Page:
PðkÞ ¼ 1  ð1  gÞ with 0 < g < 1;

ð1Þ

Fig 2. Disease risk as a function of the number of mutations present under two different penetrance models. (A) Multiplicative model with parameter γ = 0.3 (blue) or γ = 0.1 (red). (B) Logistic model with parameters α = -5; β = 1 (blue) or α = -5; β = 0.5 (red). doi:10.1371/journal.pone.0132150.g002

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which implies a steep increase in disease probability with increasing mutation number, and a two-parameter logistic model (Fig 2B), logit½PðkÞ ¼ a þ b  k with b > 0;

ð2Þ

invoking tolerance against a small number of mutations. Both the multiplicative model and the logistic model assume that mutations exert their additive effects on the respective scale. However, whereas individuals lacking a mutation (i.e. k = 0) would be unaffected under the multiplicative model, their (baseline) risk equals 1/(1+e-α)>0 under the logistic model. For both models, we chose parameter values inducing either a strong or a weak increase in disease probability with mutation number. We also modeled oligogenic disease etiologies that involved 2, 5 or 10 unlinked loci (e.g. genes on different chromosomes), respectively. Since unlinked loci evolve essentially independently in outbred populations, they also have nearly independent genealogies [28]. For this reason, we repeatedly simulated the unrelated history of 2, 5 or 10 haploid loci, respectively, and randomly assigned each individual a dichotomous disease state with probability P({k1,. . .,km}), where ki denotes the number of causative mutations at the i-th locus. Again, we considered both a multiplicative model, Pm k Pðfk1 ; . . . ; km gÞ ¼ 1  ð1  gÞ i¼1 i with 0 < g < 1 ð3Þ and a logistic model, logit½Pðfk1 ; . . . ; km gÞ ¼ a þ b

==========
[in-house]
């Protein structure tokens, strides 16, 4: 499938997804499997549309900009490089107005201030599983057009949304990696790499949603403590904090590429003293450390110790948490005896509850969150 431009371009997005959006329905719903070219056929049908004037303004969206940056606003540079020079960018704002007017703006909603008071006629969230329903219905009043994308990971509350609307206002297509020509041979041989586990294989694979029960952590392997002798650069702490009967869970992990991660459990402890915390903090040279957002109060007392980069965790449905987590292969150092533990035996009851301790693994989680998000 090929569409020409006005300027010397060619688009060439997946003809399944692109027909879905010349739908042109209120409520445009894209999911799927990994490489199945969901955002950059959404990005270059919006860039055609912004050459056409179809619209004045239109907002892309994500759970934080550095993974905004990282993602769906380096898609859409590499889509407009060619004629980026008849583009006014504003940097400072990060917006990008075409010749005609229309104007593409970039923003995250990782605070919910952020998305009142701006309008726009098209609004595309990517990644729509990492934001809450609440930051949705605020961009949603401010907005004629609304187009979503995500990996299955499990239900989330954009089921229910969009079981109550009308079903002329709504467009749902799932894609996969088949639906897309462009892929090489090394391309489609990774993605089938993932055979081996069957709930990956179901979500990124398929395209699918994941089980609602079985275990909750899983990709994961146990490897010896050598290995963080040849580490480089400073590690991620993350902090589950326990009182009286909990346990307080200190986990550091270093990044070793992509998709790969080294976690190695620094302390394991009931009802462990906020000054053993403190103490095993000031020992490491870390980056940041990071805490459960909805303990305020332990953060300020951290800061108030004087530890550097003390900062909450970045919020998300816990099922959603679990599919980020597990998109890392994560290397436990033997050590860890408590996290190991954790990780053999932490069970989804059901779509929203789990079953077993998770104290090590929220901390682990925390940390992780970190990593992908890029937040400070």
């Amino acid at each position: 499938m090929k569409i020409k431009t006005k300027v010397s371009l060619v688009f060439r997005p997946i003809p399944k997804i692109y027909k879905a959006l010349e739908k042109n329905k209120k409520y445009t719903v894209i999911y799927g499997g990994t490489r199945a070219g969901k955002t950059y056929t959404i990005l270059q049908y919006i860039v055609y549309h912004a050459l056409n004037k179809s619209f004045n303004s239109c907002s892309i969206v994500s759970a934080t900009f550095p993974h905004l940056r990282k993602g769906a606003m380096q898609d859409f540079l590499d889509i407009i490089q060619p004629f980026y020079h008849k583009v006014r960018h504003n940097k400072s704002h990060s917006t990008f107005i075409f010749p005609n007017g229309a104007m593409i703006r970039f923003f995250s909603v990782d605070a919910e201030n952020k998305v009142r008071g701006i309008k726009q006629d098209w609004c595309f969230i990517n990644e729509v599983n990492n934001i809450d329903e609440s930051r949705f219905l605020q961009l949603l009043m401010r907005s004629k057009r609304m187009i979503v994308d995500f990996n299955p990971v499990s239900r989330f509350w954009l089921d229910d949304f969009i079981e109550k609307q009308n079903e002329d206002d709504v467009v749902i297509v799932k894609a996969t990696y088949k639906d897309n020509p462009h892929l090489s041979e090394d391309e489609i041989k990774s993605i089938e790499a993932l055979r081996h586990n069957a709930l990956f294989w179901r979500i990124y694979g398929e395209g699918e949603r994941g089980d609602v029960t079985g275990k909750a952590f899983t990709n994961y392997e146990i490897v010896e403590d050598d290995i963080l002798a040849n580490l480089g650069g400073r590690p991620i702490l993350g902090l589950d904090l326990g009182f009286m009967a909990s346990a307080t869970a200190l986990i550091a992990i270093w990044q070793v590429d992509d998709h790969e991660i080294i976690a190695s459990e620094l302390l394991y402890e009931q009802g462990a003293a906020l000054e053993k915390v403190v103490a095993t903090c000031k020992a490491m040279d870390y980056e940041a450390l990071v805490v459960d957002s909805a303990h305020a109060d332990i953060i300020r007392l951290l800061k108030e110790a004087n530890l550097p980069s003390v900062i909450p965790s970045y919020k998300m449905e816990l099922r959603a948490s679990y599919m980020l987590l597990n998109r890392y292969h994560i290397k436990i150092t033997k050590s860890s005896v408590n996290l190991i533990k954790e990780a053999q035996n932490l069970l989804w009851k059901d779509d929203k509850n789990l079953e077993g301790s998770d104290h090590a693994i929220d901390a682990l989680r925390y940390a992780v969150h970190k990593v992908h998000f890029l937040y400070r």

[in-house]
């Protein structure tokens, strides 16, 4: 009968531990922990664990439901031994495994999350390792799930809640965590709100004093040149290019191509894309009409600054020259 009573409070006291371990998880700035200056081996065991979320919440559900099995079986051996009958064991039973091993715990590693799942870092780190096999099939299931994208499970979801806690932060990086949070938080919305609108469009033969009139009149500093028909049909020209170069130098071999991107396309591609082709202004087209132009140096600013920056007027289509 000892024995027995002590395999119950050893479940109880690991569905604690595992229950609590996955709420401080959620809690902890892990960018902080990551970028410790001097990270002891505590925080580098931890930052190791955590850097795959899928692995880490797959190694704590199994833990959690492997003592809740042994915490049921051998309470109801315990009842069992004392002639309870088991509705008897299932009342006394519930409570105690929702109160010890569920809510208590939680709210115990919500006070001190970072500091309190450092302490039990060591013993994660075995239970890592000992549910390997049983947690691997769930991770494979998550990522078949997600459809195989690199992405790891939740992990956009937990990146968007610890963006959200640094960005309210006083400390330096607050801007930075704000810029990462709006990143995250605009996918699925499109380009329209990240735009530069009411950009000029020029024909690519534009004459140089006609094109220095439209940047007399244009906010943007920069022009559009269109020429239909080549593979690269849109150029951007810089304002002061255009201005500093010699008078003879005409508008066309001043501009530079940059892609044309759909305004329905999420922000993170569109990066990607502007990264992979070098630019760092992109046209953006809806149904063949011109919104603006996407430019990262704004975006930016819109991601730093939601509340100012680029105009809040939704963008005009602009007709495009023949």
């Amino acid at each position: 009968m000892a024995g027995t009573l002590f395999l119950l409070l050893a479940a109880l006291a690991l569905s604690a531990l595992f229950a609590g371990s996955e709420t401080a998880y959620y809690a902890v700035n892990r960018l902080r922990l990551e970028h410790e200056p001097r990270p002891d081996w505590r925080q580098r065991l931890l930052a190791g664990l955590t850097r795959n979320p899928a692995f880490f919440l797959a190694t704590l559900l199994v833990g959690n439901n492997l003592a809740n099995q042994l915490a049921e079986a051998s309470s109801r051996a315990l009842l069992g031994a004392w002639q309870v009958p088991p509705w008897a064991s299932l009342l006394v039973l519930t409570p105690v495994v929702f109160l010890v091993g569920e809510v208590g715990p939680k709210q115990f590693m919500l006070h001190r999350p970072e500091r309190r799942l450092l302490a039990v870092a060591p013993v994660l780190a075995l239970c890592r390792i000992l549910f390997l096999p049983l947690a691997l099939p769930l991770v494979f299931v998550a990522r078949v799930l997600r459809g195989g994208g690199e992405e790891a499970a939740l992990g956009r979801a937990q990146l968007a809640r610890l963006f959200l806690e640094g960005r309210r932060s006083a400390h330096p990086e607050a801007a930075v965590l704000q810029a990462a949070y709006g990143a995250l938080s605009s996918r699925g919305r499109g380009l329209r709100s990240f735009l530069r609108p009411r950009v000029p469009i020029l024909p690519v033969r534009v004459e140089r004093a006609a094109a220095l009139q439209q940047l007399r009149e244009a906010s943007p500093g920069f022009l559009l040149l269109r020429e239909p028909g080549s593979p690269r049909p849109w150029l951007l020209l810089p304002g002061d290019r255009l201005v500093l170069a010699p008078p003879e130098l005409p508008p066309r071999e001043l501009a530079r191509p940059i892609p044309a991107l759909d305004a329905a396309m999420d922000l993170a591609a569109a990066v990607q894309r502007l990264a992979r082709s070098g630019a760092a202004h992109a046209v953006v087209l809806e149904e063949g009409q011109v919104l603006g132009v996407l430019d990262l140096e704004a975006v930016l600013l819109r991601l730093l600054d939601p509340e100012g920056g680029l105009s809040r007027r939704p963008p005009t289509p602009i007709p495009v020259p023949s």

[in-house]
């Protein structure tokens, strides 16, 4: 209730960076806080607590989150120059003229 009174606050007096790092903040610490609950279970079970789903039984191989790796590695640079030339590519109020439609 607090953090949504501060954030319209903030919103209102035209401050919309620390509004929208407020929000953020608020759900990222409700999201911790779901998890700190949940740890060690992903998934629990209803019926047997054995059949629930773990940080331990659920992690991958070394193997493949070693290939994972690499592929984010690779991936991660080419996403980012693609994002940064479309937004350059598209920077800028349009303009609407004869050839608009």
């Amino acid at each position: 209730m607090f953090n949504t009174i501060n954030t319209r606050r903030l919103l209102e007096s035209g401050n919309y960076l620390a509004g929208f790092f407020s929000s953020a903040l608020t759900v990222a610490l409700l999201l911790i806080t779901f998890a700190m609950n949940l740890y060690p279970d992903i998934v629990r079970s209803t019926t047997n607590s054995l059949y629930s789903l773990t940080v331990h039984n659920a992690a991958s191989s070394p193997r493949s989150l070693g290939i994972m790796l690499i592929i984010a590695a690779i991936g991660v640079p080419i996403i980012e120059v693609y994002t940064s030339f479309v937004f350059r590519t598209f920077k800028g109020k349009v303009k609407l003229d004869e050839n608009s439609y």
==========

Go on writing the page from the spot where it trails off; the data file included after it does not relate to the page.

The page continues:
Pm

k with b > 0;

i¼1 i

ð4Þ